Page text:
Cooperative Vehicle Highway Systems focus on sensors, telemetrics, intelligent driver override, roadside computation, telecommunications, emergency technologies and so on. The stress is on technological solutions that address a problem with a large social and human component—e.g., human safety, congestion, efficiency, and reliable automobility.
CVHS’ goals form a virtuous circle: reduce accident counts and severity and improve the performance and efficiency of existing transportation infrastructure while reducing fuel use, emissions, and congestion. These are a lot of wins.
In general, when thinking about CVHS, we see two components: vehicle and roadside infrastructure. Also key are intelligent communications between car and roadside, many-to-many pair-wise communications between proximate cars, and of course communication among all of these and the cloud. But there is another critical and elusive component—the driver. I’ll return to this.
CVHS is highly related to the Connected Vehicle, and sometimes the distinction get blurred in discussion. I see them as two adjacent phases on a continuum as we equip vehicles, roadways, and communication networks for the Connected Age of Automobility already underway. The Cooperative Vehicle is focused on safety and driver assistance including driver override, while the Connected Vehicle is focused more on driver information and trip assistance, including infotainment and payment services. But, a portion of the enabling fabric can be shared.
A key distinction is that many Cooperative functions involve intrusive control—generally braking and steering—when the driver is perhaps distracted or not responding appropriately. Meanwhile, some Connected functions have the potential to contribute to the distraction problem that is one of the motivators for the Cooperative functions in the first place.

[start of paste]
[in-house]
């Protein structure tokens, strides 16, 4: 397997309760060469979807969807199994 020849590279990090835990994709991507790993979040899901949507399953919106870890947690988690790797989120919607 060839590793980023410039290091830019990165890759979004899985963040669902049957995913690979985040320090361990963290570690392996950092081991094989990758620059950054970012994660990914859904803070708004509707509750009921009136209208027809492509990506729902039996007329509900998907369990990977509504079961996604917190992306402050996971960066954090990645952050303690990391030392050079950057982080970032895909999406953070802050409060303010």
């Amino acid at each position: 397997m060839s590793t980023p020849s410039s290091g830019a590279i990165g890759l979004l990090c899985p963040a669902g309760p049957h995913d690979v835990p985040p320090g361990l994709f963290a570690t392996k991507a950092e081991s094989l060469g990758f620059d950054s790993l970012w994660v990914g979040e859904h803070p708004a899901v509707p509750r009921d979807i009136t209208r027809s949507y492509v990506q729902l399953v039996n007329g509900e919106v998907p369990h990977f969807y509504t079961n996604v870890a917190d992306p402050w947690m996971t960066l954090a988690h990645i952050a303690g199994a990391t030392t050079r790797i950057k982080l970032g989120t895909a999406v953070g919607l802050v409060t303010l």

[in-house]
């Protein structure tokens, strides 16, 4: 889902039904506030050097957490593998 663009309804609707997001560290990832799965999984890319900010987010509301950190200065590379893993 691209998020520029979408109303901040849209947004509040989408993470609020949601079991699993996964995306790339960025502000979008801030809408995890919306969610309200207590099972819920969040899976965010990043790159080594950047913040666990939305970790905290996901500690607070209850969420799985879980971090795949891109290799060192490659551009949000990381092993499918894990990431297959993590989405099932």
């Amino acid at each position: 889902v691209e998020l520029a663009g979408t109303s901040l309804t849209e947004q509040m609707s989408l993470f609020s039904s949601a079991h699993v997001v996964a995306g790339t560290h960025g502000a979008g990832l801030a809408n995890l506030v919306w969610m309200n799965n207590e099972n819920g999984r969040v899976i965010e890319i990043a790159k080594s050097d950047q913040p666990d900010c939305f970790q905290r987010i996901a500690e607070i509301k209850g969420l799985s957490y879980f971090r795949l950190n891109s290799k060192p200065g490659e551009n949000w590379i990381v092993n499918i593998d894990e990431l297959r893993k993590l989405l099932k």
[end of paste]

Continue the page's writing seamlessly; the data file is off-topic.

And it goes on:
All of this makes the human a mystery component. Will the net benefit make us safer? Will automation make our species’ driving skills atrophy? Will anyone be able to parallel park in 30 years?
A well-reported phenomena called risk compensation tells us that drivers tend to invest a perceived increment in safety by driving a bit faster or a bit more aggressively. Humans seem to have a risk budget they are eager to spend. The problem is more than 50% of the people in accidents are victims. If you count all immediate family members to people actually in the cars the percentage of innocents is much higher.
Surely, if one begins to trust that their vehicle can handle breaking and steering, the use of infotainment systems and gadgets (Connected or not) will be perceived as safer. And that may not be a problem in most cases—we hope. But how good does Cooperative technology have to be before Connected technology will not make us less safe?
There are liability reasons ensuring that Cooperative technology will likely never by installed as an aftermarket upgrade, unless by the original manufacturer. And there will clearly be resistance to letting the car “take control” from a driver. Could aftermarket warning systems that beep rather than brake or whistle rather than steer, be the way to erode that resistance? Could aftermarket Connected Vehicle platforms be the Trojan Horse to get fledgling Cooperative Vehicle functionality past first base? I think so.
We also know from experience that mandatory safety equipment requires user acceptance, which in turn implies slow introduction and consumer-led market penetration prior to mandate. This may be the best reason that aftermarket Connected Vehicle technology that has at least some Cooperative-like functions will the best accelerator to Cooperative Vehicle evolution.